Figure 3: How big?
The online growth model: what drives growth?
Online retail growth – at its most fundamental – is similarly driven by customers. Customers do or do not purchase for a first time, and then do or do not come back. This rhythm of customer acquisition and retention is the starting point, and everything a retailer does will affect the rate of acquisition or retention.
While growing retailers will have achieved some combination of an increase in traffic, conversion and average order value, it is important to recognise that these are outcomes rather than business inputs. Similarly, increasing stock (whether breadth or depth) can be a critical driver of growth but will not necessarily drive growth in and of itself.
Adding new products or increasing cover can simply lead to cannibalisation or a reduction in stock turn. Improving delivery on promise is never a bad thing but it may be uneconomic if it doesn’t drive customer retention.
It is important to note that whilst customer loyalty is an outcome (of great products and service), the challenge for retailers online is to understand the relationship between inputs and customers. In the offline world, this requires experience and instinct; in the online world, it requires good analysis. Only by understanding the impact on customers can the right decisions be made.
Cohort analysis explains this growth dynamic. It is probably the single most important analysis an online retailer can do, and it is the heartbeat of their business. There are four elements of a cohort analysis:
- How customers transition from new to loyal
- How long it takes to make this transition
- How it gets better/worse over time
- The spend pattern of a loyal customer.
This data is what’s needed to predict growth – it tells you what growth rate is achievable given a marketing spend, or what marketing spend is required to deliver a target growth rate. And it is the baseline against which all other initiatives can be evaluated.
The challenge: why do most online retailers stop growing?
Implicit in this picture is customer churn: an annoying number of customers will buy once (or twice) and never come back – exactly like the trialists for a consumer goods brand. The simple reason for slowing growth is that once your new customer acquisition is equal to the churn of your customer base, you will stop growing.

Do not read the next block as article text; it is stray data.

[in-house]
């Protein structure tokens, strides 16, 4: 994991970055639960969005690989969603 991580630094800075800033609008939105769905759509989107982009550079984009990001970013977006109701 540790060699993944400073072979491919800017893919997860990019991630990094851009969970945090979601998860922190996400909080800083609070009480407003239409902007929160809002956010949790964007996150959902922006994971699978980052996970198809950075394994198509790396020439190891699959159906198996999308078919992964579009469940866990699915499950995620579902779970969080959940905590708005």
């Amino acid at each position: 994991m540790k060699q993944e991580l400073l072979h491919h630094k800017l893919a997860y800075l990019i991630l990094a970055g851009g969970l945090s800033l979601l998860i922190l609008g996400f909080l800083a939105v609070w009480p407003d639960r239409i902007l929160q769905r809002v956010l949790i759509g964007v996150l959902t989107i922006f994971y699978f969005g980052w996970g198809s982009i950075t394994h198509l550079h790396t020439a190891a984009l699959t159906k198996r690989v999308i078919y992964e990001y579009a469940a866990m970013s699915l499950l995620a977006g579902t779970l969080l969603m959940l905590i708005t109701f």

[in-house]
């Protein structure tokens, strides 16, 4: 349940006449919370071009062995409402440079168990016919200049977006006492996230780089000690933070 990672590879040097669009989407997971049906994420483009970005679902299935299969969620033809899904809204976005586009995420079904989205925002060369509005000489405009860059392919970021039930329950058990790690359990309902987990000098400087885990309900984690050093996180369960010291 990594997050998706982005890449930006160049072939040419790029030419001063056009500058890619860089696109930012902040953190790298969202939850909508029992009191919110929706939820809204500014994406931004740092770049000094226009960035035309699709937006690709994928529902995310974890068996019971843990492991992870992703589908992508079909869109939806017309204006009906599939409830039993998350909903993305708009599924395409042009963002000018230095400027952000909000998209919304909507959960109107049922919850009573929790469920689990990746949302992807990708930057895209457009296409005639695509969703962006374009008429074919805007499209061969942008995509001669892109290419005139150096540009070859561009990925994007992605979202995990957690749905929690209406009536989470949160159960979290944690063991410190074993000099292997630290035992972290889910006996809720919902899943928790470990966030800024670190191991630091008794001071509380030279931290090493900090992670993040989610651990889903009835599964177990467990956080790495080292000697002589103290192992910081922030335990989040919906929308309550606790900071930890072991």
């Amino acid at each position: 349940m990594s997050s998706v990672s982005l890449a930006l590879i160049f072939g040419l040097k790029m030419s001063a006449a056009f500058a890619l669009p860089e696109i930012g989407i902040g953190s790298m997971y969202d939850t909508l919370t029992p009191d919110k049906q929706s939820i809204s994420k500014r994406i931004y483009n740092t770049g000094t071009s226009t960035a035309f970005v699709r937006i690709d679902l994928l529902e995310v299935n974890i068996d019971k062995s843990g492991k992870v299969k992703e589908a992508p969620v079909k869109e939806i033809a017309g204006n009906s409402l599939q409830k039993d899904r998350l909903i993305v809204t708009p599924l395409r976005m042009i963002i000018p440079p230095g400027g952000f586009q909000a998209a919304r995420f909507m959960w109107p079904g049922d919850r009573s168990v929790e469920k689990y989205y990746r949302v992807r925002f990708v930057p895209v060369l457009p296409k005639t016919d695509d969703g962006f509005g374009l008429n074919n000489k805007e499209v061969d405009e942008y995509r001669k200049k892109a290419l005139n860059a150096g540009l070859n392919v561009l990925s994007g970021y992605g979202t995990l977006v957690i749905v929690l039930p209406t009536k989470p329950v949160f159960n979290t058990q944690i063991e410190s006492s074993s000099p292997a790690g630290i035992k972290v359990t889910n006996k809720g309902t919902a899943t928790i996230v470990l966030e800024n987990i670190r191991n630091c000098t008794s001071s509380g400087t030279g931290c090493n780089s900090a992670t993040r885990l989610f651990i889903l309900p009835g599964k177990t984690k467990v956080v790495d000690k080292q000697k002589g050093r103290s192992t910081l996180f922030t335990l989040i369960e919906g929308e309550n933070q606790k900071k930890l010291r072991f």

The solution is equally simple: you either need to get more new customers or you need to reduce churn. Many multichannel retailers (who don’t break out online) have been satisfied with growth benchmarked against like-for-likes – if their web store is growing faster than the physical stores that’s OK. Unfortunately, it is an unhelpful comparison given the lack of constraints of the online store and the hypergrowth of the global eCommerce opportunity. Failure to take advantage of it is simply leaving customers for your competitors.
Many – maybe most – online plans today are based on modelling: marketing channels, categories or simple extrapolations of traffic, conversion and average order value. Some plans are just by CEO diktat (see ‘Using data to deliver online targets’). This is dangerous – the stock/margin exposure of getting a growth rate off by 10 to 20 percentage points is typically a lot more than the cost of building a good model.
Navigating this new customer data is challenging: many retailers do not have a customer database, and customer analysis is – at best – an ad hoc activity. Understanding an individual customer’s purchases is a new world for retailers who have built successful businesses on inference and gut feel.
Michael will be speaking at the eCommerce Networking Forum, (#eCloud), London 1st November. This is a by-invitation forum for key executives from the multi-channel retail community to meet, discuss issues of common interest with their peers, exchange ideas, and do business. If you are a CIO, CTO, CFO or Director of ecommerce you should give some serious thought to getting there too.